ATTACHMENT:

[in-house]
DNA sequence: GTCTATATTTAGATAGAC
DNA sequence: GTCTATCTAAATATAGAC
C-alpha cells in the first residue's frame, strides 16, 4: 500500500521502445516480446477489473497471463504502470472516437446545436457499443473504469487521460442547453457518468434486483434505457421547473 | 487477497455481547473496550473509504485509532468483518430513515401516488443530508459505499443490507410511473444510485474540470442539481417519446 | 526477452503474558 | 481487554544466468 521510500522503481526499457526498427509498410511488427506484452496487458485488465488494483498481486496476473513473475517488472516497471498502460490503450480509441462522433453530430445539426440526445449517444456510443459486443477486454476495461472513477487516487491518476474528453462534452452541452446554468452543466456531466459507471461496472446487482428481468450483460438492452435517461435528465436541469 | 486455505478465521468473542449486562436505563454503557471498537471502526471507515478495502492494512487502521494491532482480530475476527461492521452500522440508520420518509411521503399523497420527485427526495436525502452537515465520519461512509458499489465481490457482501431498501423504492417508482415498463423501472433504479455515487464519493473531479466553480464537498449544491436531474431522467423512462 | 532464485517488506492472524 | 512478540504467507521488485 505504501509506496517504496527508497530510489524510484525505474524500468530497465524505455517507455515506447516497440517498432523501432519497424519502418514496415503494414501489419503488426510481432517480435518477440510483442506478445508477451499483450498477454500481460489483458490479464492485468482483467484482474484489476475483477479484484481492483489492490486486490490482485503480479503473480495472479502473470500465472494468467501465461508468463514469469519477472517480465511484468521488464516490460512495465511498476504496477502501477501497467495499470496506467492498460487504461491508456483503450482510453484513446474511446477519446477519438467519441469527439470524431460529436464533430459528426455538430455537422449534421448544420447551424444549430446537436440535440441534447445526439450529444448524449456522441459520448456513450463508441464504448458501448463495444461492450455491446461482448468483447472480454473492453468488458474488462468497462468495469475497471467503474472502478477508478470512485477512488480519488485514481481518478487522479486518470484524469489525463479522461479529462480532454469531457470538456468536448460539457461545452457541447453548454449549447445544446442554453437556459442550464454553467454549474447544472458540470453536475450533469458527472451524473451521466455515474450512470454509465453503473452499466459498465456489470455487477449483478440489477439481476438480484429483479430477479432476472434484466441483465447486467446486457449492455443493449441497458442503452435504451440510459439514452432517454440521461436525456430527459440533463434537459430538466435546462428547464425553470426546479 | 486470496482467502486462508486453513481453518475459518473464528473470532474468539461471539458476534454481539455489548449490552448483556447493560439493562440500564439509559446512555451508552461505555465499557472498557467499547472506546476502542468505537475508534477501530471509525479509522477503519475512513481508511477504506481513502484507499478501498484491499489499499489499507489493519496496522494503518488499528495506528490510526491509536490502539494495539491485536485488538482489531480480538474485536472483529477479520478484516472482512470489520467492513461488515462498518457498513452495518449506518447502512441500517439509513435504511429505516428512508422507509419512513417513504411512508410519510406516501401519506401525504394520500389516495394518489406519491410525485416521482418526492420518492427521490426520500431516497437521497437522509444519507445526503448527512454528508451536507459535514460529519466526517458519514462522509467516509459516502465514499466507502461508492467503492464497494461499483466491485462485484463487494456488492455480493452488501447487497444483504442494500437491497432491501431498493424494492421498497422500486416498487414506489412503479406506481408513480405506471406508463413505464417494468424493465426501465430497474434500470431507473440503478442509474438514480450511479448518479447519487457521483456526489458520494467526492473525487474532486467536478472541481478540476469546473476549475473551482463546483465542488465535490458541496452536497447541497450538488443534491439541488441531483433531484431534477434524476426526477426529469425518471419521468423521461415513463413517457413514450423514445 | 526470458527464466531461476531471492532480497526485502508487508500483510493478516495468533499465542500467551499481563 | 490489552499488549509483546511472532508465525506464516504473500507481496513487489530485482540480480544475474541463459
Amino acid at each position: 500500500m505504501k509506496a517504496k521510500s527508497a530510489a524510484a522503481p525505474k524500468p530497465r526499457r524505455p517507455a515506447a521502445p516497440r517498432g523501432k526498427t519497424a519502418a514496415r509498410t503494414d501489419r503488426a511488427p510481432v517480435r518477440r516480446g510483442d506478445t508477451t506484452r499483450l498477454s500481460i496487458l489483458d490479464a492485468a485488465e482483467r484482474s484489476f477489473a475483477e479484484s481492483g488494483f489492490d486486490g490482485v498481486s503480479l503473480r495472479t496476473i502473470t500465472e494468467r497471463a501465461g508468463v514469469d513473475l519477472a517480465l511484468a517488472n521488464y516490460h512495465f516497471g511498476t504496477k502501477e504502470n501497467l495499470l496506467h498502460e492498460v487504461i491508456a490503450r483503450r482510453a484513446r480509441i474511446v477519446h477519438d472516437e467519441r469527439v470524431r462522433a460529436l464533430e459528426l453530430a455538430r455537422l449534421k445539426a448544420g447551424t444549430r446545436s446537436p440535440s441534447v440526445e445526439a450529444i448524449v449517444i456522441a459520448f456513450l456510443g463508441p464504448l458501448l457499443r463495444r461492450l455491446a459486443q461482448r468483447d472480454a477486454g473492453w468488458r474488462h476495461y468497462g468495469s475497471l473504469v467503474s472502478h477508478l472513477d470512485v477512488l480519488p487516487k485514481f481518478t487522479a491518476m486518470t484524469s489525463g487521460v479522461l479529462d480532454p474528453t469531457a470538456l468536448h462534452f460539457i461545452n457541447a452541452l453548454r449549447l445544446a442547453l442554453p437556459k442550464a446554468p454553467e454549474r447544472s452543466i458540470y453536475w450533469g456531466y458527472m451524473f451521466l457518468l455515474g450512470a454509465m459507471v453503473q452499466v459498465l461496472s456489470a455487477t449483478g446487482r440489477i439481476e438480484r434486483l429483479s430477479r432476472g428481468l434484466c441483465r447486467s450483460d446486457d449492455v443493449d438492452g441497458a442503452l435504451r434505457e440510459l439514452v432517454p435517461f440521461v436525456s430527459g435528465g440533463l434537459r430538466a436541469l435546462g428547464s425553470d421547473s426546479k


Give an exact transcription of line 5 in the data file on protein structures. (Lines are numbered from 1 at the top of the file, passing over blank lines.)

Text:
Amino acid at each position: 500500500m505504501k509506496a517504496k521510500s527508497a530510489a524510484a522503481p525505474k524500468p530497465r526499457r524505455p517507455a515506447a521502445p516497440r517498432g523501432k526498427t519497424a519502418a514496415r509498410t503494414d501489419r503488426a511488427p510481432v517480435r518477440r516480446g510483442d506478445t508477451t506484452r499483450l498477454s500481460i496487458l489483458d490479464a492485468a485488465e482483467r484482474s484489476f477489473a475483477e479484484s481492483g488494483f489492490d486486490g490482485v498481486s503480479l503473480r495472479t496476473i502473470t500465472e494468467r497471463a501465461g508468463v514469469d513473475l519477472a517480465l511484468a517488472n521488464y516490460h512495465f516497471g511498476t504496477k502501477e504502470n501497467l495499470l496506467h498502460e492498460v487504461i491508456a490503450r483503450r482510453a484513446r480509441i474511446v477519446h477519438d472516437e467519441r469527439v470524431r462522433a460529436l464533430e459528426l453530430a455538430r455537422l449534421k445539426a448544420g447551424t444549430r446545436s446537436p440535440s441534447v440526445e445526439a450529444i448524449v449517444i456522441a459520448f456513450l456510443g463508441p464504448l458501448l457499443r463495444r461492450l455491446a459486443q461482448r468483447d472480454a477486454g473492453w468488458r474488462h476495461y468497462g468495469s475497471l473504469v467503474s472502478h477508478l472513477d470512485v477512488l480519488p487516487k485514481f481518478t487522479a491518476m486518470t484524469s489525463g487521460v479522461l479529462d480532454p474528453t469531457a470538456l468536448h462534452f460539457i461545452n457541447a452541452l453548454r449549447l445544446a442547453l442554453p437556459k442550464a446554468p454553467e454549474r447544472s452543466i458540470y453536475w450533469g456531466y458527472m451524473f451521466l457518468l455515474g450512470a454509465m459507471v453503473q452499466v459498465l461496472s456489470a455487477t449483478g446487482r440489477i439481476e438480484r434486483l429483479s430477479r432476472g428481468l434484466c441483465r447486467s450483460d446486457d449492455v443493449d438492452g441497458a442503452l435504451r434505457e440510459l439514452v432517454p435517461f440521461v436525456s430527459g435528465g440533463l434537459r430538466a436541469l435546462g428547464s425553470d421547473s426546479k